Why it matters to you
Sprint’s successful lawsuit against Time Warner Cable could deter small firms from pursuing VoIP technologies.
In 2011, Sprint sued Time Warner Cable, now part of Charter Communications, for infringing on lawsuits related to voice over internet protocol (VoIP), a method of relaying telephone calls as internet-bound digital traffic. The past six years have been chock full of back-and-forth legal wrangling but the carrier’s patience has finally paid off. On Monday, a jury in Sprint’s home district of Kansas City, Missouri, ordered Time Warner Cable to pay $139.8 million for violating the former’s intellectual property, according to Bloomberg news.
Things could get worse for Charter. The U.S. District Court for District of Kansas jury found that Time Warner Cable “willfully infringed” on Sprint’s patents with its digital home phone and business class phone services, putting the company on the line for potentially triple the amount of damages.
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Charter plans to appeal. “We are disappointed with the outcome and are considering our options,” a spokesperson told Bloomberg News.
Sprint’s lawsuit stems from a series accusing Cox, Comcast, and Cable One of violating the same VoIP patents at issue in the Time Warner Cable case.
Comcast fought the charges, filing a successful countersuit against Sprint. In 2014, Sprint was ordered to pay $7.5 million to Comcast, a verdict that an appeals court affirmed in January.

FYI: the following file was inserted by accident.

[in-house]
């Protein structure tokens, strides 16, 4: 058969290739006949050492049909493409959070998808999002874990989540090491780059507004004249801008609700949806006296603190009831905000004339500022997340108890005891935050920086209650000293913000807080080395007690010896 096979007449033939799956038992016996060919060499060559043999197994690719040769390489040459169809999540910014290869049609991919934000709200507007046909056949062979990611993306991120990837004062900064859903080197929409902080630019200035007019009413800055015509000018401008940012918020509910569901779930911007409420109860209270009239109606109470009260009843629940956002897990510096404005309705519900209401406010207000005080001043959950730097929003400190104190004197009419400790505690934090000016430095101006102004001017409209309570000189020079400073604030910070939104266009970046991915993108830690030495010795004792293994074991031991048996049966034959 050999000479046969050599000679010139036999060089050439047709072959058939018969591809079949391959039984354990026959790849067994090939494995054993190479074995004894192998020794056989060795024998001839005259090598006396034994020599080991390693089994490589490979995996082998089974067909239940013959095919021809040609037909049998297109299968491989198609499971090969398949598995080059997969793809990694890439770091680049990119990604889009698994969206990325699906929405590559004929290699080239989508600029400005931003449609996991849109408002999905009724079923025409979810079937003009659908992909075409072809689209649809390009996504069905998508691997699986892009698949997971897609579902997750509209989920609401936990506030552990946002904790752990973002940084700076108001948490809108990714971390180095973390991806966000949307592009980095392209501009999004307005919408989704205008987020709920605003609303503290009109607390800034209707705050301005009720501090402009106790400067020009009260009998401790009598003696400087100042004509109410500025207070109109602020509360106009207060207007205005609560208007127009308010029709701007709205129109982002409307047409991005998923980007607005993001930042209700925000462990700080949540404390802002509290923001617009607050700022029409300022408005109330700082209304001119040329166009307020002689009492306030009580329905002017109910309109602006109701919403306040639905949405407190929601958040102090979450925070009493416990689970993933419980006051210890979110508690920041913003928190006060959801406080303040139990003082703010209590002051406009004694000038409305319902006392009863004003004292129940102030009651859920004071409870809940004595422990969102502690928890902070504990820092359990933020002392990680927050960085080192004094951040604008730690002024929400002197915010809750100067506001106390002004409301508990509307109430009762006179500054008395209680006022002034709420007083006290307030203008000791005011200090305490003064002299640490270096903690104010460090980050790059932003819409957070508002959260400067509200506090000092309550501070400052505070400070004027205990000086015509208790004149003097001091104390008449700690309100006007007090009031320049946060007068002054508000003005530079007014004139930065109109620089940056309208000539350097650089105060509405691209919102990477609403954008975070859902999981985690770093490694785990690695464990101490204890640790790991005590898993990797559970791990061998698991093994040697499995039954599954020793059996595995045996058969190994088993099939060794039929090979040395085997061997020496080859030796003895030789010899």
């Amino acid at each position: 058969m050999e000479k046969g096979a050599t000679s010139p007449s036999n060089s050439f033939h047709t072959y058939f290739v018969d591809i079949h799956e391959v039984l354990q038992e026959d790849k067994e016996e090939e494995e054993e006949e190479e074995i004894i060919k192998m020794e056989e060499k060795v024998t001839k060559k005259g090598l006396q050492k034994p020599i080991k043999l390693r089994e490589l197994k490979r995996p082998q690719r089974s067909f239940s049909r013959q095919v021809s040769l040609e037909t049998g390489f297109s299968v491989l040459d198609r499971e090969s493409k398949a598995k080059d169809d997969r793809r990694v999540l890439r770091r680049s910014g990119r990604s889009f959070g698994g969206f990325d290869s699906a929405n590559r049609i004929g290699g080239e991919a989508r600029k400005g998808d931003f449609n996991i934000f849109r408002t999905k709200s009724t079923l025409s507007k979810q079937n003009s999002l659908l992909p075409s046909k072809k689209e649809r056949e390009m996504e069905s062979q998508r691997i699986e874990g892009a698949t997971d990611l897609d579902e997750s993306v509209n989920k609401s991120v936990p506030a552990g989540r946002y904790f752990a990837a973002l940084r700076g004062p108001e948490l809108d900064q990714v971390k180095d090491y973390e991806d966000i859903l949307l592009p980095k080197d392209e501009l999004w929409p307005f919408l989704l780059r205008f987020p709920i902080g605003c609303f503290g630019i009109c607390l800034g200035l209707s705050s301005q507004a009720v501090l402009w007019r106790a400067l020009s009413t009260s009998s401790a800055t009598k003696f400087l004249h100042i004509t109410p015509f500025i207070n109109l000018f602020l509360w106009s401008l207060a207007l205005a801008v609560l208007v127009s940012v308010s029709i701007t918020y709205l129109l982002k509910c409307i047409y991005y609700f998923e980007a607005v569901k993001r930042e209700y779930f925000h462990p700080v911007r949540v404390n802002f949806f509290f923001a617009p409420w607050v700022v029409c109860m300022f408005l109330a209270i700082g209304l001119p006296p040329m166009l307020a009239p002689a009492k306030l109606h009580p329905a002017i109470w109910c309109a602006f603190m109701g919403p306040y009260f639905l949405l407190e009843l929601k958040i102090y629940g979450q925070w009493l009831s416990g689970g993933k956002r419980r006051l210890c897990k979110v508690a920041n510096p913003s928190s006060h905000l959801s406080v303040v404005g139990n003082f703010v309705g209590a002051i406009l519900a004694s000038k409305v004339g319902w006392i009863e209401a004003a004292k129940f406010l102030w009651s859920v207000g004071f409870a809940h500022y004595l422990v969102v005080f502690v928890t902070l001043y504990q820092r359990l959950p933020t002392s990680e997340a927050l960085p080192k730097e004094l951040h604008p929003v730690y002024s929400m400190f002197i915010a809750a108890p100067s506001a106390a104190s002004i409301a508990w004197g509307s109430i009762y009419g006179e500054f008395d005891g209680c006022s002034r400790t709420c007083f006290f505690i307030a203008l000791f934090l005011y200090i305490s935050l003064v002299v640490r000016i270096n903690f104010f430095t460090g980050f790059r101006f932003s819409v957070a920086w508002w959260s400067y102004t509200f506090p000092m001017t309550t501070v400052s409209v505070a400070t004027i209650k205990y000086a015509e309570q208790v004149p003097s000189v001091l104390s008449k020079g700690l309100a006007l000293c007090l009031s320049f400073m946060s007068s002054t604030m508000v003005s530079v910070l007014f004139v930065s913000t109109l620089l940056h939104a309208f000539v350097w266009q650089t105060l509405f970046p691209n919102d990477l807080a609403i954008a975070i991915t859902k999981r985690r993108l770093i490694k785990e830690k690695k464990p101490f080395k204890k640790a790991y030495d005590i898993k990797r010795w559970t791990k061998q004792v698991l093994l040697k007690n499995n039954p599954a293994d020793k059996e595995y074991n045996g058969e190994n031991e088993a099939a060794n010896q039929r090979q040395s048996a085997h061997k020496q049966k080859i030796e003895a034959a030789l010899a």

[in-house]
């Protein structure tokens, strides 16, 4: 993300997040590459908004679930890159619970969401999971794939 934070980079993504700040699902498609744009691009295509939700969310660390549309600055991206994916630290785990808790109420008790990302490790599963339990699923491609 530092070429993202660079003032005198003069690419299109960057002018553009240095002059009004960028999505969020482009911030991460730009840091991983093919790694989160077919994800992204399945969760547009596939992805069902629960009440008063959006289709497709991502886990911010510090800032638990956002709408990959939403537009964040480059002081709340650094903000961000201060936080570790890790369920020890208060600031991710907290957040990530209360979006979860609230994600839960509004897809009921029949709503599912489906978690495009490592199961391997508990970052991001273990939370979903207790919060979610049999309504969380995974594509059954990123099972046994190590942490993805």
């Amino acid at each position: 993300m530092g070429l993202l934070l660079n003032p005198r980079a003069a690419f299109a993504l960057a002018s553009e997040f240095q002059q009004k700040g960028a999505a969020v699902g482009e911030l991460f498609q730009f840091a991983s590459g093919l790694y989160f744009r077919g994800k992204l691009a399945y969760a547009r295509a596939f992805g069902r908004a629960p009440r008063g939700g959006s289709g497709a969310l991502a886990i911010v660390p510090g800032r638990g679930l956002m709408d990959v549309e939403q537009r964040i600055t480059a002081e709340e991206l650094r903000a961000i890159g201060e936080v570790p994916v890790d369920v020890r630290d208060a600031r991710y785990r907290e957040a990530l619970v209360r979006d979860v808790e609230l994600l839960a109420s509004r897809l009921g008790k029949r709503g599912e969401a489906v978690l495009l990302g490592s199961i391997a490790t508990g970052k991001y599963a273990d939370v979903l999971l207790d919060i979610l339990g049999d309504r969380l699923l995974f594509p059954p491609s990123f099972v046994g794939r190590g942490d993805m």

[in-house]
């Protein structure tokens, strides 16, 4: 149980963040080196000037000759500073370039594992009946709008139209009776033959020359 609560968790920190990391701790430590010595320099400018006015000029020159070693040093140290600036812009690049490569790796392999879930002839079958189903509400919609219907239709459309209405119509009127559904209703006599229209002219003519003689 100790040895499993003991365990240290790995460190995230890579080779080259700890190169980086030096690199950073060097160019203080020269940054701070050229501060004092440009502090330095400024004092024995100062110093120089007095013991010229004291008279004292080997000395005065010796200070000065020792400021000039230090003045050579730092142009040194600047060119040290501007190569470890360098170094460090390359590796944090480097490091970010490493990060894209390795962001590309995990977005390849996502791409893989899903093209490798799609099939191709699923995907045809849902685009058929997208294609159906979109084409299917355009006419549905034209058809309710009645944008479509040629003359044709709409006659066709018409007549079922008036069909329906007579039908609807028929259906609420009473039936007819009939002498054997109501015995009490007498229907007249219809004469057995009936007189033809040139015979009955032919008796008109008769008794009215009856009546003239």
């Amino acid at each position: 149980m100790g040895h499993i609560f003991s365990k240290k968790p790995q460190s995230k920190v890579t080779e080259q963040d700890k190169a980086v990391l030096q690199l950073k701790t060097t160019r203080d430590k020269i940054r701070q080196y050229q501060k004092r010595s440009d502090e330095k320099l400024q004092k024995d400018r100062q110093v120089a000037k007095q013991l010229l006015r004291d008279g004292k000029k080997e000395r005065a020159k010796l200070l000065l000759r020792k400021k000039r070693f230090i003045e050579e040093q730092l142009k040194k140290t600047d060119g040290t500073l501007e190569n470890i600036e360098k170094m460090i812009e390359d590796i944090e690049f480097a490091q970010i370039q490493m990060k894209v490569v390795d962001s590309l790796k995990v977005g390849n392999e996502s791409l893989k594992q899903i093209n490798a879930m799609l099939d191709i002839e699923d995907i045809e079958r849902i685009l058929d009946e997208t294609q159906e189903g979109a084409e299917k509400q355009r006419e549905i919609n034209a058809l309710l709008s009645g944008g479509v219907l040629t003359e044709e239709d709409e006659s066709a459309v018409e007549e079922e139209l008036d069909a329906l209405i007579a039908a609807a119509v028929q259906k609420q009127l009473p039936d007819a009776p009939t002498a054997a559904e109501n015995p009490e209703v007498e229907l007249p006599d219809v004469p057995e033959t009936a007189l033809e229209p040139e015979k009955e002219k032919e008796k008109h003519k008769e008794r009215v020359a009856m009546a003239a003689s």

The Cox case was initially thrown out by a Delaware judge, but that decision was overruled on appeal. Sprint’s lawsuit against Cable One, meanwhile, was stayed in 2015.
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Cable providers aren’t the only companies in Sprint’s legal crosshairs. The carrier won $80 million from Vonage in a 2007 settlement, and soon after an undisclosed amount from telecommunications company Paetec Holding Corp. In 2008, Sprint extracted payments from small VoIP providers like Nuvox (now Windstream), Broadvox Holdings, and Big River Telephone Company.
Sprint’s VoIP lawsuits credit discoveries by an employee named Joe Christie for a “sea change in telephony,” but as Ars Technica notes, the carrier’s role in the development of VoIP isn’t particularly distinguishable. The first digital voice packets were sent over ARPAnet, a government-funded precursor to the internet, in 1973. And Speak Freely, one of the first widely used software applications for VoIP, was published as public domain software in 1991.
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But historically, that has not stopped Sprint and others from filing lawsuits left and right. On the heels of the success of Vonage, a VoIP provider credited with popularizing the technology, telecommunication companies like AT&T and Verizon took the internet-based competitor to court, arguing that VoIP patents played a crucial role in the services’ development. Vonage settled a suit with AT&T in 2009 for $39 million, and one with Verizon the same year.